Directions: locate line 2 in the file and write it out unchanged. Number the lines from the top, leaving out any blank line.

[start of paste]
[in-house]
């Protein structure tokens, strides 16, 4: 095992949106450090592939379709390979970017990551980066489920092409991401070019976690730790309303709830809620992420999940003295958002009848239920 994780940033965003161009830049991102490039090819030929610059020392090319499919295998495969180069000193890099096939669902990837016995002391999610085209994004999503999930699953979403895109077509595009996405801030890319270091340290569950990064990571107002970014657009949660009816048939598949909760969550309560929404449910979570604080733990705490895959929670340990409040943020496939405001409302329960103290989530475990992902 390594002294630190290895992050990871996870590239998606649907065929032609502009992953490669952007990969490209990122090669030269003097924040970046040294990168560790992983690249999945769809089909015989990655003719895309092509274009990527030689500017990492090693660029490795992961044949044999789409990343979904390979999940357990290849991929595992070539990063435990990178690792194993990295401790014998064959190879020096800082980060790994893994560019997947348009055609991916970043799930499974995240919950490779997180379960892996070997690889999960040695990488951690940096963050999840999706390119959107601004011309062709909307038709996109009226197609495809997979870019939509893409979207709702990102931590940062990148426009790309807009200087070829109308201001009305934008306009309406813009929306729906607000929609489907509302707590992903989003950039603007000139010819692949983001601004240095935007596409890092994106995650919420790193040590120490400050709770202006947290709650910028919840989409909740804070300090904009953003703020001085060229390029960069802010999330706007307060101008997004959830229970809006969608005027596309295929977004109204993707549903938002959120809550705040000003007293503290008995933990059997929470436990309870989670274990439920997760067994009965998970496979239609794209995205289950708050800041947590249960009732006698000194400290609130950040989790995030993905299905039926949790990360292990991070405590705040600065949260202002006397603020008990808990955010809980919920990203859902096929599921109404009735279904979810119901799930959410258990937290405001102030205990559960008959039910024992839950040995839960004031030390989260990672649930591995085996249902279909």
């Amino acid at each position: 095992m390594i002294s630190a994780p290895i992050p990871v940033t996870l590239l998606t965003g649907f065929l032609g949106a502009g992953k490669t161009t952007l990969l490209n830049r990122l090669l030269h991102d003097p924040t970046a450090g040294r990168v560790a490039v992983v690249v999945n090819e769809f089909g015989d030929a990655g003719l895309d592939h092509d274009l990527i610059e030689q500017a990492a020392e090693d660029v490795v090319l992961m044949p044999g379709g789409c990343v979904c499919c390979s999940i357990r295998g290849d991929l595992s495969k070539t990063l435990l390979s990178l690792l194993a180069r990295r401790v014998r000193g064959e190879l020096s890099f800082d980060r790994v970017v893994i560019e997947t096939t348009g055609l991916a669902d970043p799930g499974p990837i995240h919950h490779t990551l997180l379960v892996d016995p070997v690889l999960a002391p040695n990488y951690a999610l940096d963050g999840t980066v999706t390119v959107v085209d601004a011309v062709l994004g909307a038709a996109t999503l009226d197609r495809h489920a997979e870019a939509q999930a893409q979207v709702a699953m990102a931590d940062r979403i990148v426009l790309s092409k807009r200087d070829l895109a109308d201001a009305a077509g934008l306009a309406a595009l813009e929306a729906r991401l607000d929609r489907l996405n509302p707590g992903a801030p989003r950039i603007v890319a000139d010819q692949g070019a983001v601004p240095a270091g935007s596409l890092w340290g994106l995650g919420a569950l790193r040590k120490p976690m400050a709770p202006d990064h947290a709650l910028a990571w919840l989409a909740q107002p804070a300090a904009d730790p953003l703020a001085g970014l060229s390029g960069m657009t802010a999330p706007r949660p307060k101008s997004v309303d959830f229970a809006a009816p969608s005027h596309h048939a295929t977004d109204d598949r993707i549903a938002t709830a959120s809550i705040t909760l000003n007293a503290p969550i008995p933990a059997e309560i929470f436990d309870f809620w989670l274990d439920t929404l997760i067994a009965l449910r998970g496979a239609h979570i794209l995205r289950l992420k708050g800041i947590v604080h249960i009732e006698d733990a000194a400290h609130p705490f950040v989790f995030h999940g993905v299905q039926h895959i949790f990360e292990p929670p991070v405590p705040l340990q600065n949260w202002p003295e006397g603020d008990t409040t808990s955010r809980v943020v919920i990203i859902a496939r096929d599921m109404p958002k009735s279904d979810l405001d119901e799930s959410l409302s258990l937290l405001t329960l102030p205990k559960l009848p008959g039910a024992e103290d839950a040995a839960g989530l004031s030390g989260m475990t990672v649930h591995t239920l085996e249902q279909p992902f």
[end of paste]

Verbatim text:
């Protein structure tokens, strides 16, 4: 095992949106450090592939379709390979970017990551980066489920092409991401070019976690730790309303709830809620992420999940003295958002009848239920 994780940033965003161009830049991102490039090819030929610059020392090319499919295998495969180069000193890099096939669902990837016995002391999610085209994004999503999930699953979403895109077509595009996405801030890319270091340290569950990064990571107002970014657009949660009816048939598949909760969550309560929404449910979570604080733990705490895959929670340990409040943020496939405001409302329960103290989530475990992902 390594002294630190290895992050990871996870590239998606649907065929032609502009992953490669952007990969490209990122090669030269003097924040970046040294990168560790992983690249999945769809089909015989990655003719895309092509274009990527030689500017990492090693660029490795992961044949044999789409990343979904390979999940357990290849991929595992070539990063435990990178690792194993990295401790014998064959190879020096800082980060790994893994560019997947348009055609991916970043799930499974995240919950490779997180379960892996070997690889999960040695990488951690940096963050999840999706390119959107601004011309062709909307038709996109009226197609495809997979870019939509893409979207709702990102931590940062990148426009790309807009200087070829109308201001009305934008306009309406813009929306729906607000929609489907509302707590992903989003950039603007000139010819692949983001601004240095935007596409890092994106995650919420790193040590120490400050709770202006947290709650910028919840989409909740804070300090904009953003703020001085060229390029960069802010999330706007307060101008997004959830229970809006969608005027596309295929977004109204993707549903938002959120809550705040000003007293503290008995933990059997929470436990309870989670274990439920997760067994009965998970496979239609794209995205289950708050800041947590249960009732006698000194400290609130950040989790995030993905299905039926949790990360292990991070405590705040600065949260202002006397603020008990808990955010809980919920990203859902096929599921109404009735279904979810119901799930959410258990937290405001102030205990559960008959039910024992839950040995839960004031030390989260990672649930591995085996249902279909």